Information officers manage and develop the procurement, supply and distribution of information for an organisation or client to support their needs and objectives. They work with electronic information, especially online databases, content management systems and internet resources, as well as traditional library materials.
Services may be provided internally and/or externally and the role may involve managing and exploiting internally produced information as well as sourcing and providing materials from outside organisations.
Job titles vary, so it's important to look beyond the title to the actual work involved in the role. Related roles include: information specialist; internet librarian; careers information officer; information scientist; knowledge assistant; information manager.
Information officers play a key role in a wide range of organisations and handle all types of information, including:
Information officers are concerned with managing information to make it easily accessible. Work activities vary, depending on the needs of the organisation or client, but typically include:
- selecting, managing and acquiring resources - both hard copy and electronic - to meet an organisation's current and anticipated needs;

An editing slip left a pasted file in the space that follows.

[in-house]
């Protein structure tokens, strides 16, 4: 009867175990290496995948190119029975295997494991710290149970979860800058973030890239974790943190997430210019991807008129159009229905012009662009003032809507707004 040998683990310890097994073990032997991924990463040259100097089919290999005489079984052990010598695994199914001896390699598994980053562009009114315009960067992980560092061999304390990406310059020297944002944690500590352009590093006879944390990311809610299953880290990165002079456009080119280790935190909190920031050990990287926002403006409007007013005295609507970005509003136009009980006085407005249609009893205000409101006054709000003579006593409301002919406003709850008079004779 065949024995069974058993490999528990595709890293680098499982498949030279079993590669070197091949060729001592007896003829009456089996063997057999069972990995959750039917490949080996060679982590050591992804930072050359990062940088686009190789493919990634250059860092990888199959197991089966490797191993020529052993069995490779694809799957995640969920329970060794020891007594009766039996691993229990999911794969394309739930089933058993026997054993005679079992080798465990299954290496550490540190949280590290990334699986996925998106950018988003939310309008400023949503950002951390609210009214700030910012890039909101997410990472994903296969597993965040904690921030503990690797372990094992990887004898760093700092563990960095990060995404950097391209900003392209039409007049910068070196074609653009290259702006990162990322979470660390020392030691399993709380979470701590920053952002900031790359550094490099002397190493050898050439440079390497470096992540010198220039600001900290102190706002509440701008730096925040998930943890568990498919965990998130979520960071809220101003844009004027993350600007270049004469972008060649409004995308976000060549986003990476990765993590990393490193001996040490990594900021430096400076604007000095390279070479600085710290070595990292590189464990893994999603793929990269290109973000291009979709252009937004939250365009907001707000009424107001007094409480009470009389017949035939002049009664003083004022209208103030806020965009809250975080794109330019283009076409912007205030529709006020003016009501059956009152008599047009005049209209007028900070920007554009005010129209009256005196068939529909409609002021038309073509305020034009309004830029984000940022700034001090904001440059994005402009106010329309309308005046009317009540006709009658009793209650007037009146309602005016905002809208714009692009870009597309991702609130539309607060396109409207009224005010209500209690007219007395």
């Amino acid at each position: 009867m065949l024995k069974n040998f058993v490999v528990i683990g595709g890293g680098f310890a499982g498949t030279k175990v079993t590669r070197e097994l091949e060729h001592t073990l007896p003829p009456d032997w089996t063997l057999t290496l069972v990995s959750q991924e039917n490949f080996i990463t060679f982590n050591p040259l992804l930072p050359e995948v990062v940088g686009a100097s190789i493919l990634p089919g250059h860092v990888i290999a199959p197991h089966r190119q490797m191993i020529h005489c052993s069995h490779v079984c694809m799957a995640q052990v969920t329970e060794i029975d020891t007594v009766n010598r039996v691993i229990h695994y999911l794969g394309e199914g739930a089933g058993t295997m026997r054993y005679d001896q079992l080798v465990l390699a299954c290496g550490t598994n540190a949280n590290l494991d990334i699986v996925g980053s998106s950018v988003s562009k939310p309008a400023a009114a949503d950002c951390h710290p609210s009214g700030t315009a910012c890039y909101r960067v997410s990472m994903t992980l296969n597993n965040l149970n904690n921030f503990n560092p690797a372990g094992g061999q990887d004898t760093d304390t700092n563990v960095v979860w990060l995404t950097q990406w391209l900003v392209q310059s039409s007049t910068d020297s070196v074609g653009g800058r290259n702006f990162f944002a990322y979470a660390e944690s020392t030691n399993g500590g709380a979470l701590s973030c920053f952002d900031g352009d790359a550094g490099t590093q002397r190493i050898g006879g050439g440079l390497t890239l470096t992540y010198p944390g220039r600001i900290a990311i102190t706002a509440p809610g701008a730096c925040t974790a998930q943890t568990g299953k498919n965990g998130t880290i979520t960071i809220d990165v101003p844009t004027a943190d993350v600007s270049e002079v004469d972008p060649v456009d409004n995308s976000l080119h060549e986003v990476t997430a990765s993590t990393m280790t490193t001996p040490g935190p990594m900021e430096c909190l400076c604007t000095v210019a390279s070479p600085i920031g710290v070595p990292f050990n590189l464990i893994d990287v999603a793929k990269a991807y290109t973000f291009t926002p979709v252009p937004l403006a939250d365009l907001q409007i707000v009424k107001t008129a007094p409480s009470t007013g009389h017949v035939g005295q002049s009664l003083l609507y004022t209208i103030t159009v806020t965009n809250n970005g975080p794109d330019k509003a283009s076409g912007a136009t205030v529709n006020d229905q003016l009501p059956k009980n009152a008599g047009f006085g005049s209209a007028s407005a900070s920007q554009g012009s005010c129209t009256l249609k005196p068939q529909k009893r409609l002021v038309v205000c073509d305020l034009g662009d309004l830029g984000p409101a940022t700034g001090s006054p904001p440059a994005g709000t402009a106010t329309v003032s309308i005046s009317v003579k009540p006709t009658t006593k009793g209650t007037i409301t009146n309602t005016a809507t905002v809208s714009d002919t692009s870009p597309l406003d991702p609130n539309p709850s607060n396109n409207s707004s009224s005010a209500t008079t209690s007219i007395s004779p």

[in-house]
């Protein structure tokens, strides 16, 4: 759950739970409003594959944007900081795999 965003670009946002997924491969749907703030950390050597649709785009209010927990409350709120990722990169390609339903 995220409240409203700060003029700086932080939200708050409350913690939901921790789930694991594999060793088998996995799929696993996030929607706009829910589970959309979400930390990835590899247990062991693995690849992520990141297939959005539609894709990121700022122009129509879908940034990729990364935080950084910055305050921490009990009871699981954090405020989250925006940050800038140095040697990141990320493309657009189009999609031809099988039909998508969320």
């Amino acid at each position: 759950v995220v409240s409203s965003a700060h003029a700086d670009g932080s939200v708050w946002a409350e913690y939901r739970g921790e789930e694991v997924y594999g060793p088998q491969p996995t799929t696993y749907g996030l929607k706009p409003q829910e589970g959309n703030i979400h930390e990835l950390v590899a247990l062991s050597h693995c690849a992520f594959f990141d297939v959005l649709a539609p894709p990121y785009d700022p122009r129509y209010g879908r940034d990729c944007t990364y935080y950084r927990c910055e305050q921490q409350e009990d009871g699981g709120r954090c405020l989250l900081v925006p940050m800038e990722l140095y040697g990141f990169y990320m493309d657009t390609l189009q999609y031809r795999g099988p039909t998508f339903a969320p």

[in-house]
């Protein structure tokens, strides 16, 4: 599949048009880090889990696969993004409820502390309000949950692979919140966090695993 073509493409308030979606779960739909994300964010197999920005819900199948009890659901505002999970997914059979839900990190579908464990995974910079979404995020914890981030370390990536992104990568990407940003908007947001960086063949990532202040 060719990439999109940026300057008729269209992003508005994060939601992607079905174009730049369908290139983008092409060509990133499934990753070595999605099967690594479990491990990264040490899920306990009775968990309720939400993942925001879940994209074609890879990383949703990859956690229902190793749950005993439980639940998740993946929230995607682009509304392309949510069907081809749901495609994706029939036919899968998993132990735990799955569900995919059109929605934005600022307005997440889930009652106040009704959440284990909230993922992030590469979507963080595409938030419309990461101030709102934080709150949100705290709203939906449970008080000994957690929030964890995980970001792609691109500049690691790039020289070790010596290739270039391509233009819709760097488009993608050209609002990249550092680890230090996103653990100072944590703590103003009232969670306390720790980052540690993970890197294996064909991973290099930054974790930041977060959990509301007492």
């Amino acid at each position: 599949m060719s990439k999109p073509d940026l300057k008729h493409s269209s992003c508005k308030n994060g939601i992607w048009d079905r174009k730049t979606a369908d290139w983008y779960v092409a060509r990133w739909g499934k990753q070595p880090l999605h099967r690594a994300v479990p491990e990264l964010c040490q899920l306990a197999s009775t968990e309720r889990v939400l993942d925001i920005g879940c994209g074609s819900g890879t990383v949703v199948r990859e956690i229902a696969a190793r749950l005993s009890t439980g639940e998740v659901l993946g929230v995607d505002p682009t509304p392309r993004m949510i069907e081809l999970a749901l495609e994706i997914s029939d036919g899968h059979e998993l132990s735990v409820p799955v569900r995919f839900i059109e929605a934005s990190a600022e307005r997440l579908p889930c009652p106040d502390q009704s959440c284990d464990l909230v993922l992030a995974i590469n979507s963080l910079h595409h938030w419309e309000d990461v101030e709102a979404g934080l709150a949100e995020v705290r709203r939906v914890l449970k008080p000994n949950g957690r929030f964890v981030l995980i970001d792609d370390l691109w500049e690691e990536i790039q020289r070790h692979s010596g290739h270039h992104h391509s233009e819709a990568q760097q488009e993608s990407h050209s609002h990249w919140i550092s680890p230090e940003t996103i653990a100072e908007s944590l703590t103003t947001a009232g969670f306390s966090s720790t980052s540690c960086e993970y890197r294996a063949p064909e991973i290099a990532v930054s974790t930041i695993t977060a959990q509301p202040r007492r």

- classifying, collating and storing information, usually using special computer applications, for easy access and retrieval;
- creating and searching databases;
- cataloguing and indexing materials;
- scanning and abstracting materials;
- conducting information audits;
- developing and managing electronic resources using, for example, online databases and content management systems;
- writing and editing reports, publications and website content;
- developing and managing internal information resources and networks via intranet sites;
- designing for the web;
- overseeing the development of new information systems;
- responding to enquirers' requests using electronic and printed resources;
- running effective enquiry and current awareness or 'alerting' services and developing communications strategies;
- providing user education via leaflets, websites and tours of the library/information room;
- publicising and marketing services, internally and externally, through publicity material, demonstrations, presentations and/or social media;
- providing training and advice to colleagues and sometimes clients on the use of electronic information services; managing a range of projects;
- developing and exploiting multimedia information;
- giving presentations and individual consultations.
Staff may also be involved in:
- supervising and training other information staff;
- budget management.
- Typical salaries for those starting out, at paraprofessional level, are around £17,000 to £21,000.
- Salaries for newly qualified staff with up to 2 years' experience are in the region of £21,000 to £28,000.
- The range of typical salaries at chartered or senior level/with experience is £26,000 to £45,000. Senior posts attract salaries of £50,000+.
The highest salaries tend to be achieved in private sector companies, particularly in the legal and financial sectors, in government and, occasionally, in consultancy. Salaries improve with increased experience and responsibilities, as well as with qualifications held. Salary guides and scales for some sectors, including government, law and health, are available from the Chartered Institute of Library and Information Professionals (CILIP).